U.S. Strategic Missile and Armament Systems (1950s60s) (continued)
Liquid-Fuel Intercontinental Ballistic Missiles: Atlas and Titan
One of the most important early problems tackled by missile developers working with the WDD was that of fueling the rocket, or more accurately, of finding a fuel that would be effective in flight, but also safe on the ground. Early ICBMs were powered by a highly volatile liquid-fuel mixture of liquid oxygen and kerosene or nitrogen tetroxide.  This mix powered both the early ICBMsAtlas and Titan. Problems with liquid fuel were evident from the early days of development and posed challenges and safety issues for on-site crews. Liquid fuel was heavy and unstable and dangerous to handle and store. Other practical issues included the need to store the fuel outside the missile, loading the fuel just prior to launch. This complication made it necessary to develop a safe system of pumps, storage tanks, and mixing chambers to store the fuel.
The other option for powering the new ICBMs was solid fuel, which was only in the beginning stages of research and development when the Atlas missile program began in earnest in 1954.  Given the mission of the WDD to produce a working ICBM in the shortest possible timeframe, liquid fuel was the only viable option for the first ICBMs. 
The Atlas missile was the first ICBM activated by the Air Force. The development and deployment of this ICBM was the result of a massive, fast-tracked effort on the part of the WDD, the ARDC, and its contractors. By December 1955, one year after the Atlas development program was taken over by the WDD, there were fifty-six contractors working on the Atlas program.  By 1957 the list of contractors had grown to 157.
Early specifications for the Atlas missile required a 240,000 pound vehicle with two 135,000 pound booster engines and a sixty thousand pound sustainer engine. Although Atlas development utilized certain elements of existing technology, including propulsion systems designed for the canceled Navaho cruise missiles, the Atlas design was state-of-the-art.  The Atlas missiles had to be pressurized while on alert, because the stainless steel shell was so thina requirement of flightthat only pressure kept it in place while on the ground. If the missile was fueled and launched, the liquid oxygen fuel inside the missile created the necessary pressure to hold the missile's shape. This system allowed for a much lighter airframe, but required continual maintenance to prevent structural collapse. In layman's terms, an unpressurized Atlas missile might best be understood as a deflated balloon. 
The first Atlas ICBM was tested successfully on 17 December 1957 and the first Atlas missile went on alert at Vandenberg Air Force Base in California on 31 October 1959.  Atlas missile crews were in place at numerous air force bases by 1961, and a year later, twelve Atlas squadrons were on alert, in addition to the missile at Vandenberg.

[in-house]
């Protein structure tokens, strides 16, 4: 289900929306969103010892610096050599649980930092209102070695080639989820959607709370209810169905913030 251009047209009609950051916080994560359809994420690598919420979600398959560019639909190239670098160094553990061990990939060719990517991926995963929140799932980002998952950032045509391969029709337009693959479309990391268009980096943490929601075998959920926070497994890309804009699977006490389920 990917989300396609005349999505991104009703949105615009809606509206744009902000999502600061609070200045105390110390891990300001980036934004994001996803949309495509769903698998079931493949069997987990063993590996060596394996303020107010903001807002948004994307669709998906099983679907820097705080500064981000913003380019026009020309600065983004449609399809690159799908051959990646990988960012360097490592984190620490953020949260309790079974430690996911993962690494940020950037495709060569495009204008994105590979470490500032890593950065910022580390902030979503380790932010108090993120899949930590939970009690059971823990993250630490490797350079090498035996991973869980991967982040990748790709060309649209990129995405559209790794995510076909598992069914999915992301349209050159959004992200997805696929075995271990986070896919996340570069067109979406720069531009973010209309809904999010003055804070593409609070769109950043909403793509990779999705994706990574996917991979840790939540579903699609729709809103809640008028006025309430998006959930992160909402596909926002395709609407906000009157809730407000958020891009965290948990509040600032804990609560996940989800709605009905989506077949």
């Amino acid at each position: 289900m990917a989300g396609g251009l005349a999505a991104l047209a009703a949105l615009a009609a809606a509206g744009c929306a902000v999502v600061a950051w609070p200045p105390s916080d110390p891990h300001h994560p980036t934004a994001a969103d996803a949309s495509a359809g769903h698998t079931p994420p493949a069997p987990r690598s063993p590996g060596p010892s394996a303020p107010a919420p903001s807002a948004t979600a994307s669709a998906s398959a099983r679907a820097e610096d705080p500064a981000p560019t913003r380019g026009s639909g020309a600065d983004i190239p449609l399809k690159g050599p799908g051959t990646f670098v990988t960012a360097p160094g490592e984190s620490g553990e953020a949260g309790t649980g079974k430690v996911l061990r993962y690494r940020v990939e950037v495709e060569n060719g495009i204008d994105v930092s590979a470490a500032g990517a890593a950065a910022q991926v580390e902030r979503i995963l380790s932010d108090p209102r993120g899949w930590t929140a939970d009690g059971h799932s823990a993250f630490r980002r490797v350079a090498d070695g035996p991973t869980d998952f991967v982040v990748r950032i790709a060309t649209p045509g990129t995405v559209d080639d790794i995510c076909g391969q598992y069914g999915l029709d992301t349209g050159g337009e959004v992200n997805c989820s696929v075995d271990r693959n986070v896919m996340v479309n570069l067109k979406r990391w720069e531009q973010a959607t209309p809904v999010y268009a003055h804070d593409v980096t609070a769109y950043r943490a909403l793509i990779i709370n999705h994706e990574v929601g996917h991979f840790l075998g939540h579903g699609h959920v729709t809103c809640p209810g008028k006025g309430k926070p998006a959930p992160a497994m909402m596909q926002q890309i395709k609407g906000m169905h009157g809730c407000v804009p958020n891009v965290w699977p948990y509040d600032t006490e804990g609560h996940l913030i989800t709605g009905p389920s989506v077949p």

Three generations of the Atlas missile were deployed by the Air ForceAtlas D, E, and F. Technological advances would be seen in each new generation of Atlas produced, most notably through improvements in thrust, launch, and guidance system. As the Atlas is the direct predecessor of the Minuteman missile, some key details of the progression of this system will shed useful light on the Minuteman's origins. 
By 1962 the number of Atlas missiles scattered across the country had grown to 126.  Though first, the Atlas was never intended to be the only American strategic missile. It was destined to be eclipsed in its role by the more advanced Titan and Minuteman systems to follow. The last Atlas missile was launched at Vandenberg on 24 March 1995. Rather than a nuclear payload, this Atlas E carried a Defense Meteorological Weather Satellite to orbit. 
The development of the Titan missile resulted from the decision of the WDD and the Eisenhower administration in 1955 to move forward with the development of a second ICBM, in case the Atlas ran into delays.  The WDD developed Titan ICBMs concurrently with the Atlas.  Titan I had several distinct advantages over the Atlas, including greater range, speed, and warhead size. As with the information detailed on the Atlas above, some key moments and statistics for the Titan program will help provide context for the more exhaustive Minuteman discussion to follow. Features of the Titan I include:
Titan I remained on alert for only three yearsfrom 1962 until 1965before being replaced by the Titan II.
Titan II was approved for development in 1959 and was designed to correct some of the perceived shortcomings of the Titan I system. Fifty-four Titan II ICBMs, deployed at Davis-Monthan Air Force Base in Arizona, Little Rock Air Force Base in Arkansas, and McConnell Air Force Base in Kansas, remained on active duty until deactivation began in 1982 and was completed in 1987. 
Features of Titan II include:
As the above discussion demonstrates, both the Atlas and Titan programs offered significant improvements over the manned strategic weapons systems that preceded them. However, each had its shortcomings. The Minuteman was designed to overcome these deficiencies. It is to the Minuteman itself that we next turn.
Last Updated: 19-Nov-2003